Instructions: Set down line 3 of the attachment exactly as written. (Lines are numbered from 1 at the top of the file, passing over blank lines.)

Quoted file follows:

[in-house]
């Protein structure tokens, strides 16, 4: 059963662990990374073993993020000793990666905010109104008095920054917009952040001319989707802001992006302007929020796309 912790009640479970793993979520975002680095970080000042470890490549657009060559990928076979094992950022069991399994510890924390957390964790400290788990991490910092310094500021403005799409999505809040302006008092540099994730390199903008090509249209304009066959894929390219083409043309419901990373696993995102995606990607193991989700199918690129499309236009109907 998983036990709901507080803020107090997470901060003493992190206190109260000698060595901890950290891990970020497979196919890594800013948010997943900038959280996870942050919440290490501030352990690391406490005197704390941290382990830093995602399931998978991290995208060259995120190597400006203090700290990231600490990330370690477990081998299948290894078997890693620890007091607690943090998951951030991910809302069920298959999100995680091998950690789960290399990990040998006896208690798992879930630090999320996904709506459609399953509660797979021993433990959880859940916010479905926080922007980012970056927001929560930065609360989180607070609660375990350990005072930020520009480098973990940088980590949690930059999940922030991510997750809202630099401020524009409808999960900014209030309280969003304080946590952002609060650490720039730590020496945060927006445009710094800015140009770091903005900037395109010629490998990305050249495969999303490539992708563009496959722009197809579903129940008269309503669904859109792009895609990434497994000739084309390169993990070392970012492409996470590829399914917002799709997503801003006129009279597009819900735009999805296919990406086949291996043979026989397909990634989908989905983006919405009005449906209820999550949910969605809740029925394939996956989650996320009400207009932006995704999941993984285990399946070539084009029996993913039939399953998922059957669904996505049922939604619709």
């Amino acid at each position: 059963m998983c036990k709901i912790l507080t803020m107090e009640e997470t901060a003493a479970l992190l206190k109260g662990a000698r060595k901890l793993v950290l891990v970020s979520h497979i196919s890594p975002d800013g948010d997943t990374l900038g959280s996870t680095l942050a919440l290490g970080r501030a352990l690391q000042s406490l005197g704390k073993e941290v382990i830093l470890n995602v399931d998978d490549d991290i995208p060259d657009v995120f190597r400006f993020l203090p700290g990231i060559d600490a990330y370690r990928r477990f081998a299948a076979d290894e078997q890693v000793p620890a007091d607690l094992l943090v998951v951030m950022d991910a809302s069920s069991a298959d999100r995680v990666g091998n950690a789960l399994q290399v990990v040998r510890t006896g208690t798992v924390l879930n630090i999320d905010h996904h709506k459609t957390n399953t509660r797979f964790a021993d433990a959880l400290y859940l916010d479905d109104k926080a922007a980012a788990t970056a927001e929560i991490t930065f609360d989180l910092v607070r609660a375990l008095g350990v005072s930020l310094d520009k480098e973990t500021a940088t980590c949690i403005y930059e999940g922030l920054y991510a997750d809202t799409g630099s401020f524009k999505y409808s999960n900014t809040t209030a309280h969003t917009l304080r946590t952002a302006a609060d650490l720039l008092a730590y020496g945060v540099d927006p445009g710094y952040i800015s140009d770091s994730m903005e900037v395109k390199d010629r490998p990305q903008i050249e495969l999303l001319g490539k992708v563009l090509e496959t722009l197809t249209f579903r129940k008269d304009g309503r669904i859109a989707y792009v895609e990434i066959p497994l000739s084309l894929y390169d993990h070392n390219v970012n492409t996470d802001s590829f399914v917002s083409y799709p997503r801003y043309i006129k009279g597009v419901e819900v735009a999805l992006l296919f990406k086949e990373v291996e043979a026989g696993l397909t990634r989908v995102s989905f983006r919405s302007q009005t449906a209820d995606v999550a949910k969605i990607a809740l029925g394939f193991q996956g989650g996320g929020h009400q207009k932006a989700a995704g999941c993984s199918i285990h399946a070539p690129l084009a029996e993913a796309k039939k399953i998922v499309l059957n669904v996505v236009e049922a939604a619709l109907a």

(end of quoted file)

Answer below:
């Amino acid at each position: 059963m998983c036990k709901i912790l507080t803020m107090e009640e997470t901060a003493a479970l992190l206190k109260g662990a000698r060595k901890l793993v950290l891990v970020s979520h497979i196919s890594p975002d800013g948010d997943t990374l900038g959280s996870t680095l942050a919440l290490g970080r501030a352990l690391q000042s406490l005197g704390k073993e941290v382990i830093l470890n995602v399931d998978d490549d991290i995208p060259d657009v995120f190597r400006f993020l203090p700290g990231i060559d600490a990330y370690r990928r477990f081998a299948a076979d290894e078997q890693v000793p620890a007091d607690l094992l943090v998951v951030m950022d991910a809302s069920s069991a298959d999100r995680v990666g091998n950690a789960l399994q290399v990990v040998r510890t006896g208690t798992v924390l879930n630090i999320d905010h996904h709506k459609t957390n399953t509660r797979f964790a021993d433990a959880l400290y859940l916010d479905d109104k926080a922007a980012a788990t970056a927001e929560i991490t930065f609360d989180l910092v607070r609660a375990l008095g350990v005072s930020l310094d520009k480098e973990t500021a940088t980590c949690i403005y930059e999940g922030l920054y991510a997750d809202t799409g630099s401020f524009k999505y409808s999960n900014t809040t209030a309280h969003t917009l304080r946590t952002a302006a609060d650490l720039l008092a730590y020496g945060v540099d927006p445009g710094y952040i800015s140009d770091s994730m903005e900037v395109k390199d010629r490998p990305q903008i050249e495969l999303l001319g490539k992708v563009l090509e496959t722009l197809t249209f579903r129940k008269d304009g309503r669904i859109a989707y792009v895609e990434i066959p497994l000739s084309l894929y390169d993990h070392n390219v970012n492409t996470d802001s590829f399914v917002s083409y799709p997503r801003y043309i006129k009279g597009v419901e819900v735009a999805l992006l296919f990406k086949e990373v291996e043979a026989g696993l397909t990634r989908v995102s989905f983006r919405s302007q009005t449906a209820d995606v999550a949910k969605i990607a809740l029925g394939f193991q996956g989650g996320g929020h009400q207009k932006a989700a995704g999941c993984s199918i285990h399946a070539p690129l084009a029996e993913a796309k039939k399953i998922v499309l059957n669904v996505v236009e049922a939604a619709l109907a």